Wednesday, October 08, 2008

Obama reaches new high in Gallup tracking poll

By Michael J.W. Stickings

According to Gallup's tracking poll for October 5-7 -- that is, for the three-day period preceding last night's debate -- Obama holds a 52-41 lead over McCain. The "52% share of the vote is Obama's highest to date."

The trend is pretty clear. Gallup cites "[c]oncern about the economy" as the driving factor, but surely there are other factors at play here: the bursting of the Palin bubble, Obama's strong performance in the first presidential debate (on foreign policy), Biden's strong showing against Palin last week, greater public confidence in Obama (with respect to leadership generally), and McCain's cynical ploy to fake-suspend his work on the Bailout Bill. Democrats may also be more energized now than they were around the time of the RNC, when the Palin pick dominated the news, and independents may be moving to Obama.

The fact is, the race isn't close right now. Obama is well ahead in terms of both the national popular vote and the electoral college vote. There is still time for McCain to close the gap, of course -- anything can happen, I keep telling myself -- but there is no denying that Obama is in a strong position to win the election. (And his lead could increase after his decisive win last night.)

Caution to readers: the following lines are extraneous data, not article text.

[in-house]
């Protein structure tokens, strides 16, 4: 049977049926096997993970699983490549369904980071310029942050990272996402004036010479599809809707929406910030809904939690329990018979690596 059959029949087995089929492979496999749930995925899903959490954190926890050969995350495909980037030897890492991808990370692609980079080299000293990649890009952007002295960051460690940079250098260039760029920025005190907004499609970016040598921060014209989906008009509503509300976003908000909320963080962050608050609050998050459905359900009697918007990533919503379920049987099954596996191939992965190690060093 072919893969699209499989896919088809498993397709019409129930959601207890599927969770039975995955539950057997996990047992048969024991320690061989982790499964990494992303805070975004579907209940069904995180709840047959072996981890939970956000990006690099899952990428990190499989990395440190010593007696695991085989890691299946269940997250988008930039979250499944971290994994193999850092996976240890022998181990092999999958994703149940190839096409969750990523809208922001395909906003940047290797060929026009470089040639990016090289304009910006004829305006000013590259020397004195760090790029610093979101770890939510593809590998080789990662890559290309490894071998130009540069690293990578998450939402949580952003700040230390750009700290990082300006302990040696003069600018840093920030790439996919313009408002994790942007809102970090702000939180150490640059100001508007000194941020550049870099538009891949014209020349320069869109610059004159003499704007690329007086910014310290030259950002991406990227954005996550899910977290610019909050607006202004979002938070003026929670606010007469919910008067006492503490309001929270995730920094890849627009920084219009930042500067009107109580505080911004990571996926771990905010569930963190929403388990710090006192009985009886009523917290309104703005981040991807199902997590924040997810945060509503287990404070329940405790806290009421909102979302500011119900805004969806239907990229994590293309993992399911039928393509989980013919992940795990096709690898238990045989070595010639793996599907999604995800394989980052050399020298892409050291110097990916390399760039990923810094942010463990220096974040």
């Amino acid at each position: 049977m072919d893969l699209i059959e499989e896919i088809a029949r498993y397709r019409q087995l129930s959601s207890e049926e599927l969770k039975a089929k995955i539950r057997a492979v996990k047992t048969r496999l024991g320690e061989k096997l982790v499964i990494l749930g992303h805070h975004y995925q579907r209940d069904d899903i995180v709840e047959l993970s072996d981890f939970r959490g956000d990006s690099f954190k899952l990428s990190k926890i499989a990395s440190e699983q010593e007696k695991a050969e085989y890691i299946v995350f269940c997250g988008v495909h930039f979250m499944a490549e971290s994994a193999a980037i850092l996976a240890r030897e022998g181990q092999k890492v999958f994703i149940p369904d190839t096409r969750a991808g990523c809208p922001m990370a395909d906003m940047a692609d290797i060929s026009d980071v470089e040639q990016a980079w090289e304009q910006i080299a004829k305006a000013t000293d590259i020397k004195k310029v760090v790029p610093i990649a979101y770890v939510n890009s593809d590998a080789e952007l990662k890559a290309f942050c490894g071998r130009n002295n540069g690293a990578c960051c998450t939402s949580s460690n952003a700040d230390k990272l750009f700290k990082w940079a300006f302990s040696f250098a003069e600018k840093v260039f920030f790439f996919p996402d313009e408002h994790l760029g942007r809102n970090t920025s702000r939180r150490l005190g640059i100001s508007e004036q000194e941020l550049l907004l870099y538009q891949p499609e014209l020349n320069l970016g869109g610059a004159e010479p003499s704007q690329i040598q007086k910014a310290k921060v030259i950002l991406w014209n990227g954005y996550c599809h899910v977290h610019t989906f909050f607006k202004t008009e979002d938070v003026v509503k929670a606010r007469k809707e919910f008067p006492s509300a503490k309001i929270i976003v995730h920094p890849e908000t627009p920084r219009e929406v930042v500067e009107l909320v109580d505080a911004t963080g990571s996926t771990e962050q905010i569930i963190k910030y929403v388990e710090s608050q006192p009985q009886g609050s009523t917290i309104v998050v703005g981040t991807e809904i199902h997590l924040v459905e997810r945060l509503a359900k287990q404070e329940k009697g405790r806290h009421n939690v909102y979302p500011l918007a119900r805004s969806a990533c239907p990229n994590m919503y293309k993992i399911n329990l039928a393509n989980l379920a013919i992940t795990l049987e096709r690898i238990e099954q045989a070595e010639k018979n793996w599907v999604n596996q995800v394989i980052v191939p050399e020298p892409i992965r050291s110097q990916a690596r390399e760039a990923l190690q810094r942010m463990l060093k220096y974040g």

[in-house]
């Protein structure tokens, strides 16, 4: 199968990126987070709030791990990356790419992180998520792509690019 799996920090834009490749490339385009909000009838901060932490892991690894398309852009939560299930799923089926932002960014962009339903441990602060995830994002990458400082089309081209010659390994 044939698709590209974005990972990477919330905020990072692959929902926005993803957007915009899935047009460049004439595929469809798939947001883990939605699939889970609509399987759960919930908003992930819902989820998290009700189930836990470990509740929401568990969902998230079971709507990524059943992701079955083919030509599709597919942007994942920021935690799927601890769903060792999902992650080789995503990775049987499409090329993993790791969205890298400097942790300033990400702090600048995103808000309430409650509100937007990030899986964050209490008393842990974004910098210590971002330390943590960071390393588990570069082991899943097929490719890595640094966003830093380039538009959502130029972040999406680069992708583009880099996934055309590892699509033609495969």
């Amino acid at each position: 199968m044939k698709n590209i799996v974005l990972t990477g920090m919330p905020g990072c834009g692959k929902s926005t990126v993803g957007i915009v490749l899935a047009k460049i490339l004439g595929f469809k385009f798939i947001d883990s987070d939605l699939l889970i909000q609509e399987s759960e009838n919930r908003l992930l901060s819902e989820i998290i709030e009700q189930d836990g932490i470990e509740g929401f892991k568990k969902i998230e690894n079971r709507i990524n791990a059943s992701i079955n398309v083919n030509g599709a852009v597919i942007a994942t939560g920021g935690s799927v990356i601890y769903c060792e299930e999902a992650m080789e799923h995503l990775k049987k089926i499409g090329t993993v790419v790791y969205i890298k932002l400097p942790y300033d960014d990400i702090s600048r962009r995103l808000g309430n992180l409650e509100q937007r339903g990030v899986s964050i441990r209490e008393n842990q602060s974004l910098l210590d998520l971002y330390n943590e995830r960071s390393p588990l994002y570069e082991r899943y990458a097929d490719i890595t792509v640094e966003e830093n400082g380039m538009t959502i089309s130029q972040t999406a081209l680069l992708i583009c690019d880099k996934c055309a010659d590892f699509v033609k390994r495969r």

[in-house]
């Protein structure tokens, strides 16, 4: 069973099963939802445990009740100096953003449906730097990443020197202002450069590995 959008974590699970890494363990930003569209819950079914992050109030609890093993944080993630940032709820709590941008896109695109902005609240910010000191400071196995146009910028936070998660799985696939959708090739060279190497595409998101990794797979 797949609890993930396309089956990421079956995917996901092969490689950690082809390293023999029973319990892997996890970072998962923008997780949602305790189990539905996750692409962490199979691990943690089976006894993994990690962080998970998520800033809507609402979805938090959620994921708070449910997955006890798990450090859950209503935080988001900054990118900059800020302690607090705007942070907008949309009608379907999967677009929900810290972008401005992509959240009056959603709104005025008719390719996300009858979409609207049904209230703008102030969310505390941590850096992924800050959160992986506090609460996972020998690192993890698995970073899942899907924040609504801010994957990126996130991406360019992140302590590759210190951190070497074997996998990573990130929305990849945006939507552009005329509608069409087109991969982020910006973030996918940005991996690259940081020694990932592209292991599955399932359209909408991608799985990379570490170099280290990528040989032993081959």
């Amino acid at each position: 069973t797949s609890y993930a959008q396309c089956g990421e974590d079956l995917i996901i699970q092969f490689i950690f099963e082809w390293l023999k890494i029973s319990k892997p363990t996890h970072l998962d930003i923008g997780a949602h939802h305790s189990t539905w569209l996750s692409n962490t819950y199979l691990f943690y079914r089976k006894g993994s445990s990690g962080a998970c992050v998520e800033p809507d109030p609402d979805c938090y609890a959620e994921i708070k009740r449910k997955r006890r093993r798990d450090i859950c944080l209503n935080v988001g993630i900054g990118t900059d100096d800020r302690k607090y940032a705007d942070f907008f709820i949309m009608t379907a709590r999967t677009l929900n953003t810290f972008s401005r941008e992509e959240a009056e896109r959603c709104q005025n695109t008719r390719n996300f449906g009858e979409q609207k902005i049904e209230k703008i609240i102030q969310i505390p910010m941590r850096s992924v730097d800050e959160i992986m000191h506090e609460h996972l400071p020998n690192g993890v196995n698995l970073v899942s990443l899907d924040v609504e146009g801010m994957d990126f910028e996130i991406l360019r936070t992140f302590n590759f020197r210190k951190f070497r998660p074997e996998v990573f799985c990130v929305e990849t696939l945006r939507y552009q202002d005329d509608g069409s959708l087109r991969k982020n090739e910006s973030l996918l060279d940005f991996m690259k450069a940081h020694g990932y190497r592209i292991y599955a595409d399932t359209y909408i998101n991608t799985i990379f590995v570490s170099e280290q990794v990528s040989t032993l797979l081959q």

No doubt, though, with the desperation sinking in, the venom and negativity from McCain-Palin will only increase as the election approaches.

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  • To make every vote in every state politically relevant and equal in presidential elections, support the National Popular Vote bill.

    The National Popular Vote bill would guarantee the Presidency to the candidate who receives the most popular votes in all 50 states (and DC). The bill would take effect only when enacted by states possessing a majority of the electoral votes (270 of 538). When the bill comes into effect, all the electoral votes from those states would be awarded to the presidential candidate who receives the most popular votes in all 50 states (and DC).

    The National Popular Vote bill has been approved by 21 legislative chambers (one house in CO, AR, ME, NC, and WA, and two houses in MD, IL, HI, CA, MA, NJ, RI, and VT). It has been enacted into law in Hawaii, Illinois, New Jersey, and Maryland. These states have 50 (19%) of the 270 electoral votes needed to bring this legislation into effect.



    By Blogger mvymvy, at 8:04 PM  

  • By Anonymous Anonymous, at 9:49 AM  

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